Until a few months ago, I had never heard of Alanna Airitam.
But now she’s like a comet soaring over Tucson, introducing her work in multiple venues.
A Black women who recently moved to the Old Pueblo, she has 10 stunning works at Pima Colleges’s Bernal Gallery. The two-person show also features artist Wayne Martin Belger.
Many of Airitam’s pieces are richly colored photos of present-day African Americans—but these portrait works look more like Renaissance paintings than photos. In fact, many of the works are inspired by the paintings of the Golden Age of Art in the Netherlands of the 17th century.
The most extraordinary piece is an image of a magisterial Black woman in a bountiful crown of flowers and a dress of yellow satin. She confidentially holds a key in her hand, as if she had the keys to the castle. Her title? “Queen Mary.”
Over at the Tucson Museum of Art, another of Airitam’s beautifully colored photographs is in the still life show “Still Here.” Her piece, “Weekend at Nana’s,” with its silver pitcher, flowers and grapes, is reminiscent of Dutch still lifes.
And in April, the Center for Creative Photography plans a solo show of 10 of her “Golden Age’” portrait works, including “Queen Mary” and others now at Pima. Needless to say, getting that solo exhibition at CCP is no small thing for an artist.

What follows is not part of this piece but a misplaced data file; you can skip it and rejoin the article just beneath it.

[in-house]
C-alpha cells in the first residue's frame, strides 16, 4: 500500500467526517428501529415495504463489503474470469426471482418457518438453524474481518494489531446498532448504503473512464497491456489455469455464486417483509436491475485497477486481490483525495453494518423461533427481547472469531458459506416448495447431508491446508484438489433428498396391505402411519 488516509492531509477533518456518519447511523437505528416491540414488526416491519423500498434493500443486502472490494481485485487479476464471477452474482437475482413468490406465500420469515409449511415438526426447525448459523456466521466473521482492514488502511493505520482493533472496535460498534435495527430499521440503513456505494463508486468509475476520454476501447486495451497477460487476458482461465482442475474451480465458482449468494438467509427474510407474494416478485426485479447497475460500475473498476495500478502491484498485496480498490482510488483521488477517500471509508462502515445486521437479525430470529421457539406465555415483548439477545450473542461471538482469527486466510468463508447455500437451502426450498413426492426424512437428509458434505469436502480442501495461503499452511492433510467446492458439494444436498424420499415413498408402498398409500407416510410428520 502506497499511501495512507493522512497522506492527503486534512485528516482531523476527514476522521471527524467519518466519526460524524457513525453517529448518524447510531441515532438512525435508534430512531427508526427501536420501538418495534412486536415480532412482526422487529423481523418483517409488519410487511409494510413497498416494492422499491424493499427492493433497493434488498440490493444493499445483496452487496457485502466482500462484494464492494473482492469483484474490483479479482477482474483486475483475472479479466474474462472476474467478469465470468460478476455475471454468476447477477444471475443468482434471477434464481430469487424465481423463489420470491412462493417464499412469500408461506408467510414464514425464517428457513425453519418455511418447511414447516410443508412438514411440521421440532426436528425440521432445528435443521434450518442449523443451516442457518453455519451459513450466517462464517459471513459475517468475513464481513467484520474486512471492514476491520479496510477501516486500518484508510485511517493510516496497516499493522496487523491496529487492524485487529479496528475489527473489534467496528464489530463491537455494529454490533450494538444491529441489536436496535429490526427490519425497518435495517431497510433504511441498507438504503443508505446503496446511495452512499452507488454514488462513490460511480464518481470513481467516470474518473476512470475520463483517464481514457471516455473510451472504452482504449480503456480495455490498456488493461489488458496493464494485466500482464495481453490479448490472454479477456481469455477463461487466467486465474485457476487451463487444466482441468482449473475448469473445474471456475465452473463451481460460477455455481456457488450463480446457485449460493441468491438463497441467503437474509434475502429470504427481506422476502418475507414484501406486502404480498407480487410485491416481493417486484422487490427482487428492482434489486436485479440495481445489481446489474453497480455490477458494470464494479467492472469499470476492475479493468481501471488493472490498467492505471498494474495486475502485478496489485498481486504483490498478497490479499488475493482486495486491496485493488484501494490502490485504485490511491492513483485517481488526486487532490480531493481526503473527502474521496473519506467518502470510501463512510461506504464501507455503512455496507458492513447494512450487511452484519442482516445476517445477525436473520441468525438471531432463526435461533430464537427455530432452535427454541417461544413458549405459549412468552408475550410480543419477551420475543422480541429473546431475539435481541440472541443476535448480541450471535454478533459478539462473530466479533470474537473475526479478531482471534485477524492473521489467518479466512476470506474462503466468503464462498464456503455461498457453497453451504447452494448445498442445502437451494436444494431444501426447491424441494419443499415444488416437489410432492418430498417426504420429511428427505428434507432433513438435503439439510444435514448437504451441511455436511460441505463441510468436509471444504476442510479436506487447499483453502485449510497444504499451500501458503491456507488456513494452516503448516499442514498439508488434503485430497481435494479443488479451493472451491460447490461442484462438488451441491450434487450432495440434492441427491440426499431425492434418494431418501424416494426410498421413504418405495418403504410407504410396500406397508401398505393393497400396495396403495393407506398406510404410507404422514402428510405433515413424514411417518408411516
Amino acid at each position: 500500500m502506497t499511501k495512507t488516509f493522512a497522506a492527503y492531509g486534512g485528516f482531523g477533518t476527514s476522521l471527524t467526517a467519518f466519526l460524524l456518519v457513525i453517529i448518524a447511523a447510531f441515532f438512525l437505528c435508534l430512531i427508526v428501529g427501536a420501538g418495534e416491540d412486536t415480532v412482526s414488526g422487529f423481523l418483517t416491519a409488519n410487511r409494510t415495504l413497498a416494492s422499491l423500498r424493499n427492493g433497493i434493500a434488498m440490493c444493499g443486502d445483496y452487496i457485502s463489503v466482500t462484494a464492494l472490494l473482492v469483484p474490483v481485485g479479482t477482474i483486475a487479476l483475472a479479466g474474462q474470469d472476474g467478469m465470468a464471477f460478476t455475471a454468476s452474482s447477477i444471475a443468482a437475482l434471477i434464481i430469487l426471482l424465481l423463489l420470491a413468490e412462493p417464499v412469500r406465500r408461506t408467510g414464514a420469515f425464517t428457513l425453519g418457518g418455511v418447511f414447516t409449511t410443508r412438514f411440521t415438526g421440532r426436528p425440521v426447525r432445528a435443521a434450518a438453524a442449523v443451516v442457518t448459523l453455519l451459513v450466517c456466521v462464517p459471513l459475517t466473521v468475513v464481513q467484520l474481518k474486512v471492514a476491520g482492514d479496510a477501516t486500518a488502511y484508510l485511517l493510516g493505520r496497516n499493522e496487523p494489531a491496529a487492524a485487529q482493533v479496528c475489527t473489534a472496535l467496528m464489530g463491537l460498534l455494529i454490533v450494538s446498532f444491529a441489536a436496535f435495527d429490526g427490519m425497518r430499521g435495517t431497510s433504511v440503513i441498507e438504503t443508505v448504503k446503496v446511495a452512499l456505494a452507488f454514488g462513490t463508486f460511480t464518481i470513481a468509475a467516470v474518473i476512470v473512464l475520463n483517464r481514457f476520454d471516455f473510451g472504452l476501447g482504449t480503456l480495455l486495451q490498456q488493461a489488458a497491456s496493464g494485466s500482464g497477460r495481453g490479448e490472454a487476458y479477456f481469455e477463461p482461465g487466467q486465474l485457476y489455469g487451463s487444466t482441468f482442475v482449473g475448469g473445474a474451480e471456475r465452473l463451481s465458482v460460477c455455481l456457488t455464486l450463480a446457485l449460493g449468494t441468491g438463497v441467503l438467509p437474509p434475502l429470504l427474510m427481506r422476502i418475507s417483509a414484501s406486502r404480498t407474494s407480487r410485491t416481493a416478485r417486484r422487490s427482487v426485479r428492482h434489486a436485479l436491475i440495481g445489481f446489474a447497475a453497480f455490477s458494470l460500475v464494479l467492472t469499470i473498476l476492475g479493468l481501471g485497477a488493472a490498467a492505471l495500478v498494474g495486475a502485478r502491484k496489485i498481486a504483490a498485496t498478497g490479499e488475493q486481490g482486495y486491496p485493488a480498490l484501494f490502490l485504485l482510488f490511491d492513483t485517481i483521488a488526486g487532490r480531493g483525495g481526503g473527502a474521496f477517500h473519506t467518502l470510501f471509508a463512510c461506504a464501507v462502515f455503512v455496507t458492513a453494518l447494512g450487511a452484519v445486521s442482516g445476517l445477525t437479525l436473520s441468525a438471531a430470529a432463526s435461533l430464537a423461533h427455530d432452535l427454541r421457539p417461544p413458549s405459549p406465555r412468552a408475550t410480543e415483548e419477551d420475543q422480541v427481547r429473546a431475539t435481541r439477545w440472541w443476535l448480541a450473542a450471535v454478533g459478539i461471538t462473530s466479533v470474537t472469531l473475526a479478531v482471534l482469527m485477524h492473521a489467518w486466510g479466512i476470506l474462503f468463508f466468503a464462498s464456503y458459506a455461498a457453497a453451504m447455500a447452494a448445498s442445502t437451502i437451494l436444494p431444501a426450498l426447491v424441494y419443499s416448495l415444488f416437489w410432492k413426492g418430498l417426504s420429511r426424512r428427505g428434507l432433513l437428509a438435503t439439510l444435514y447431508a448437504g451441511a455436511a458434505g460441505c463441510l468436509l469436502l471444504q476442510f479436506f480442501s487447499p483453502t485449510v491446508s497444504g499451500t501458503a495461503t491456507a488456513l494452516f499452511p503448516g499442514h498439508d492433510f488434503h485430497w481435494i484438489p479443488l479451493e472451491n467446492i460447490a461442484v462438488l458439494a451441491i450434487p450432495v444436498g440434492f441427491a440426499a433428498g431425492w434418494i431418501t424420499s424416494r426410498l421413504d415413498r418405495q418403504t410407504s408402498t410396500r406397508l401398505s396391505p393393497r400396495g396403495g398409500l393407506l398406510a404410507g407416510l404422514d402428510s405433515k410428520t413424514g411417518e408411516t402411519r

Airitam’s has been better known outside Tucson; last year, she was one of four winners of the San Diego Art Prize. And she has shown her work at a gallery in Chicago, and gotten media attention from the BBC and others.
Born in Queens, N.Y., Airitam is a self-taught artist who learned her trade in the museums of New York City.
“Art museums were my classrooms,” she writes, “and Renaissance painters with their masterful rendering of light (were) my teachers. Their works were my inspiration to make art celebrating Blackness…”
New York City has plenty of artworks from Holland’s Golden Age—Vermeer at the Met, Rembrandt at the Met and the Morgan Library—and Airitam boldly uses their gorgeous colors and light. Still, the Dutch paintings that she loves rarely featured Black people.
Some Amsterdam artists of the Golden Age in that era made paintings of Africans—Rembrandt alone painted or drew some 26 images of Black people, most of them workers in his neighborhood. Yet there were few paintings of Blacks in the fine clothes and feathered hats of the rich; works that did include them often fostered demeaning stereotypes. Airitam, placing her present-day models in the past, has aimed to create images of Blacks as “beautiful, powerful people who belonged.”
Among her “Golden Age” portraits are “Saint Nicolas,” a wonderful picture of a boy wearing an antique red coat, as proud as a king’s son, and “Saint Sugar Hill,” a woman reclining in white silk.
Though Airitam borrows techniques from centuries ago, her works are contemporary; they are sophisticated photos, not paintings. And she’s devised her own techniques to get the results she wants: minimal lighting and hand varnishing to get a “painterly quality.”